Blackie Sherrod, one of the best sportswriters ever to have pounded a typewriter (remember them) in this area, used to devote some of his columns to odds and ends (that weren’t necessarily sports related), and he would start off the column with this line: “Scattershooting while wondering what happened to ZaSu Pitts” or some other forgotten celebrity. Sportswriters don’t come with names like Blackie anymore, and it’s a shame they don’t write like Blackie anymore too. Looking back, one of Blackie’s contemporaries wrote that Blackie blogged without the Internet. Anyway, in honor of Blackie: Scatter shooting while wondering what became of Ding! Boy and External Blog Boy.
Actually, both are still around, and they are now official Southwest Employees. Ding! Boy, a.k.a. Joe Friedmann, is an Aircraft Appearance Technician at Chicago Midway, and External Blog Boy, or Kim Seale on his birth certificate, is a new Writing Representative in our Customer Relations Department. Welcome to the SWA Family, guys! (Don’t worry, each of them still maintain their twisted sense of humor.)
Speaking of new titles, we have some new titles on the blog. The Blog Team is now officially part of our new Emerging Media Team, under our Senior Manager, Sherie Blanton. Both Paula Berg and I are permanent parts of this new Team, and Paula’s new title is Manager Emerging Media. Mine is Manager Online Relationships & Special Projects, and no, the relationships aren’t of the type mentioned in this previous post. We will also be expanding our use of videos as soon as we can. This new Emerging Media Team signifies that Southwest Airlines intends to be a longtime resident of the blogosphere.
Here’s another: Scattershooting while wondering what became of airport observation decks. Here at Southwest Headquarters, we have a third-floor deck which provides great view of the runways and Love Field Terminal—and most importantly, the airplanes. For those of you old enough to remember them, it reminds me of airport observation decks. The Love Field Terminal had a great one, with inside theater seating overlooking the ramp, and if you wanted to brave the elements, it had walkways on top of the three concourses. Some other great observation decks were at both Chicago airports, Atlanta’s old terminal, London Heathrow, and Paris Orly Sud. When I was a kid, my Dad, who worked at Love, would bring me to work with him in the summer, and I would spend all day on the observation deck. I know security has sealed off the last of these amenities, but we have lost venues that would let you stand and wonder, and dream of far-off places.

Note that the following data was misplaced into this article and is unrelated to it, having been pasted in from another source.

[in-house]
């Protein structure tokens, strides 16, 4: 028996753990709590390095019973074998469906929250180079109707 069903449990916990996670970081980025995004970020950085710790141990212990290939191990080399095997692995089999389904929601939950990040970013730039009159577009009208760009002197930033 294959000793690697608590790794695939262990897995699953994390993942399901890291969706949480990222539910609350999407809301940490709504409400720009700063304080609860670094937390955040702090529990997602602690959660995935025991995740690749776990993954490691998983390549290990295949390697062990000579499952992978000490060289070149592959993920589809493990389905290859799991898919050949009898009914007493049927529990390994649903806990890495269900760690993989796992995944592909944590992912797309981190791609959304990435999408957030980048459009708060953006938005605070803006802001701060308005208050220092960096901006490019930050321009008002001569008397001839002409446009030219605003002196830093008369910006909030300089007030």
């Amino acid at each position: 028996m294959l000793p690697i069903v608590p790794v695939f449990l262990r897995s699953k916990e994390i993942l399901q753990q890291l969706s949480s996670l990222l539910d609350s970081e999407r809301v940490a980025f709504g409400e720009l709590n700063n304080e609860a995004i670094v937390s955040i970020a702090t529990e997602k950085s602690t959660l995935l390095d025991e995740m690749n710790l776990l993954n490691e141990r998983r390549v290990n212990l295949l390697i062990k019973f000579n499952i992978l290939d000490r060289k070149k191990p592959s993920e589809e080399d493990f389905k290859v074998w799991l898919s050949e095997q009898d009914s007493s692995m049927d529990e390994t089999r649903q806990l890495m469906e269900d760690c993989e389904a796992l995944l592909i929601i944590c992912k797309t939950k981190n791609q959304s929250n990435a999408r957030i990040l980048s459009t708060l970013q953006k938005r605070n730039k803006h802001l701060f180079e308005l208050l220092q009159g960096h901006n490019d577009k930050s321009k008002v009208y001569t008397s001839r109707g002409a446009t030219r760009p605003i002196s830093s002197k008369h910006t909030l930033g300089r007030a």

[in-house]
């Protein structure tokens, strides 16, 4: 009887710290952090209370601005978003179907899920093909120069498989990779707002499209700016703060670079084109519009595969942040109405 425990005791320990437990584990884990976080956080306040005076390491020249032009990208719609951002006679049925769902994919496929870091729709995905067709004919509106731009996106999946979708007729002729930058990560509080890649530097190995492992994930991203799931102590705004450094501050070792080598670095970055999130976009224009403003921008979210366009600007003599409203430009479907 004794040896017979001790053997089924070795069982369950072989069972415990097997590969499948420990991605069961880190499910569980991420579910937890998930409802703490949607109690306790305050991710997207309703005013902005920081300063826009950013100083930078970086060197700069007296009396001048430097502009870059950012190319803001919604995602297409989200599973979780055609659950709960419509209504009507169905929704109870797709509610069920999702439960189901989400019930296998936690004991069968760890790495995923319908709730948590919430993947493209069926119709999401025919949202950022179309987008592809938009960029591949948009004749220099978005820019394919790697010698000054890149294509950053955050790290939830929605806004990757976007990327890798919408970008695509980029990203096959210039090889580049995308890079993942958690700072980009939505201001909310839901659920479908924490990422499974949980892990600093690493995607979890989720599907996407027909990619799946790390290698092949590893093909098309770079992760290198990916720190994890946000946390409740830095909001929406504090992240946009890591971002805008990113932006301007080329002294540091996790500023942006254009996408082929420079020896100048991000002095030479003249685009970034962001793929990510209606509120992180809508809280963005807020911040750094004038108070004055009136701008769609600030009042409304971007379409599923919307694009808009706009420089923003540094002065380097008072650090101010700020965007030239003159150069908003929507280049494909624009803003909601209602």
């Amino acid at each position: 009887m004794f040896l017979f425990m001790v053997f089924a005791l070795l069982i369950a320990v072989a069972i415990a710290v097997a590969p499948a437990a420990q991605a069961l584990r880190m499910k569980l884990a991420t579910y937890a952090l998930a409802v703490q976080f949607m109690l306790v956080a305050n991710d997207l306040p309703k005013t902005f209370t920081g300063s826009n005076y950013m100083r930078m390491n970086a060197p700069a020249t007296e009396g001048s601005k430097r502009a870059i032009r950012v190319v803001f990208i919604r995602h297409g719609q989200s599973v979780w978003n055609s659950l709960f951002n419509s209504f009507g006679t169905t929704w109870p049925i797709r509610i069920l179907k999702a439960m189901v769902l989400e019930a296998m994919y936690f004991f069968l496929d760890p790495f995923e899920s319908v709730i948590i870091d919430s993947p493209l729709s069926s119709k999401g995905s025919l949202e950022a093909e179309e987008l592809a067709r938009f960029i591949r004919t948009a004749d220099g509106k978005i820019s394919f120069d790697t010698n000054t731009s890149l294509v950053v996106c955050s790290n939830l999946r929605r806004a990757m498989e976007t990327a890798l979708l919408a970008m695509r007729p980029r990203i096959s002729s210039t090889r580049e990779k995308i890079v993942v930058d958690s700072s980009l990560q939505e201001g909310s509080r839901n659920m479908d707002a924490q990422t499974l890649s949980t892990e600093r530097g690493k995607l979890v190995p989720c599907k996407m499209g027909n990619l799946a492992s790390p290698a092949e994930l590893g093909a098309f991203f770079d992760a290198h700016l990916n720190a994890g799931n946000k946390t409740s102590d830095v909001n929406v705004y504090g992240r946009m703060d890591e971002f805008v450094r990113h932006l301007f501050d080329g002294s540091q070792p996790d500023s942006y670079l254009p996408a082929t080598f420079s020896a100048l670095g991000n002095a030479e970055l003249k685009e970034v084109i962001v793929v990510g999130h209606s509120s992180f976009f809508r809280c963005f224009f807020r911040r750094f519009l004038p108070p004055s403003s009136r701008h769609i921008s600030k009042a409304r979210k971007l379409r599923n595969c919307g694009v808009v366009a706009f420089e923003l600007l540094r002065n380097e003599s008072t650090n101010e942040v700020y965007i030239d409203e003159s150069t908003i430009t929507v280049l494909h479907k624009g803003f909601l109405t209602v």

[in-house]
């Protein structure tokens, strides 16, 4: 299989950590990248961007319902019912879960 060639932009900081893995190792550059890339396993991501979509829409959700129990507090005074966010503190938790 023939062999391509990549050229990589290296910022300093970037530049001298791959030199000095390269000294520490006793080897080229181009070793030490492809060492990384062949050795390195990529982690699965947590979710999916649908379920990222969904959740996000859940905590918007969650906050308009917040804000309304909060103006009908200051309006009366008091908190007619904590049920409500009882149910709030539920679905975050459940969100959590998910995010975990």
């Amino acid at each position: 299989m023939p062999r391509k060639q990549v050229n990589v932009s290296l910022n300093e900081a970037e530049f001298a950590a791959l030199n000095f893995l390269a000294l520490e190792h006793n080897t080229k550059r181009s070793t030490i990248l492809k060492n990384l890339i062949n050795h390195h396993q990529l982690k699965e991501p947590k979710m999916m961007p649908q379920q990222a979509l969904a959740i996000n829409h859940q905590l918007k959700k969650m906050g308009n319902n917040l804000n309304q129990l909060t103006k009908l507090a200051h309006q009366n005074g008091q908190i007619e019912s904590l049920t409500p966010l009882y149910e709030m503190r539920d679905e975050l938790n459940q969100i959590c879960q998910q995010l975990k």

And finally, I have to mention an embarrassment of riches. This year, the Dallas/Fort Worth area hosted both the national convention of the National Railway Historical Society and Airliners International. Of course, I attended both. Probably of the most interest to those reading this post is the Airliners International memento show. It was one of the biggest I have ever attended, and I purchased a February 1946 Official Airline Guide. For those of you who don’t know, “the” Guide contains the schedules of all airlines, and in the days before computerized schedules, it was the only way to plan connecting flights. One of the many things that make this Guide so special is that it still contains schedules of Pan American’s Boeing 314 flying boats between San Francisco and Honolulu.
I hope you didn't mind me borrowing your catch phrase, Blackie! We miss you in the paper.